has not stopped,” he says.
Jagdish Varma of Connoisseur
Electronics has no intentions of steering from the tried and tested line that he
is in. “Trying to move into a different business line because of a recession,
without a complete knowledge about that field is dangerous,” he cautions.
Naam Moriyani of Baba Infotech
says though he has not decided to get into a new business at the moment, the
thought is there at the back of his mind. He quips, “After all I always say
‘Jeena yahan, marna yahan, iske siva jana kahan!’"
The million-dollar question
that is in everyone’s mind is: When will the market slump reverse? To get an
answer, one has to look at the demand and supply scenario. The main reason
behind the slowdown today is the decreasing demand in the industry. How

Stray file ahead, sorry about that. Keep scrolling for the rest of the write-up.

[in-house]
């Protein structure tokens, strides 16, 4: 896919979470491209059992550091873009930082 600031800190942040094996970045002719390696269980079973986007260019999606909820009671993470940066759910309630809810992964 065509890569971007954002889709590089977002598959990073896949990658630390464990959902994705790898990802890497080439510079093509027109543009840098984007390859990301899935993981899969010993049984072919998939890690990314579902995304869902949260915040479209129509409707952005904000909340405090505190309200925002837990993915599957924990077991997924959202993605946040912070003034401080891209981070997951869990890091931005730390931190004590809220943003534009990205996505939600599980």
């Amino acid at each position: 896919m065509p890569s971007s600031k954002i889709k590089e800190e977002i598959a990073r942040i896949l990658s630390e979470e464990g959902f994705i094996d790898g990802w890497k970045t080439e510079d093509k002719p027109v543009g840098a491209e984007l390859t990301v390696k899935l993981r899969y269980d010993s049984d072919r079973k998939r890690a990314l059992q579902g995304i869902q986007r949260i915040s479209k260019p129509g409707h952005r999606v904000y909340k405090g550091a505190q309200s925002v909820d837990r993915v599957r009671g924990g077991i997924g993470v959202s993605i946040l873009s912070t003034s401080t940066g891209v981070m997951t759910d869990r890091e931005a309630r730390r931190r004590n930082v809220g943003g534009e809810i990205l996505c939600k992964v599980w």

long it will take to bring this demand back is anyone’s guess. Partners say
that the reversal could come in the next three to six quarters.
It looks like the channel is
geared up for another three lean quarters at the least. But what is worrying
them most is: How will they be able to sustain if the slowdown lasts longer than
expected? The biggies might manage to survive utilizing their internal
resources. But the impact will be the harshest on the small players that line up
Nehru Place in Delhi, Lamington Road in Mumbai, Ritchie Street in Chennai and SP
Road in Bangalore.
But like they say, it is the
tough battles that separate men from boys. Those who will emerge victorious from
this bout of economic slowdown could well be the tomorrow’s victors ready to
face any upheavals in their businesses.
VINITA SUVARNA-BHATIA in
Mumbai with inputs from Sunila Paul in Bangalore, Mohit Chabbra in New Delhi and
Zia Askari in Hyderabad.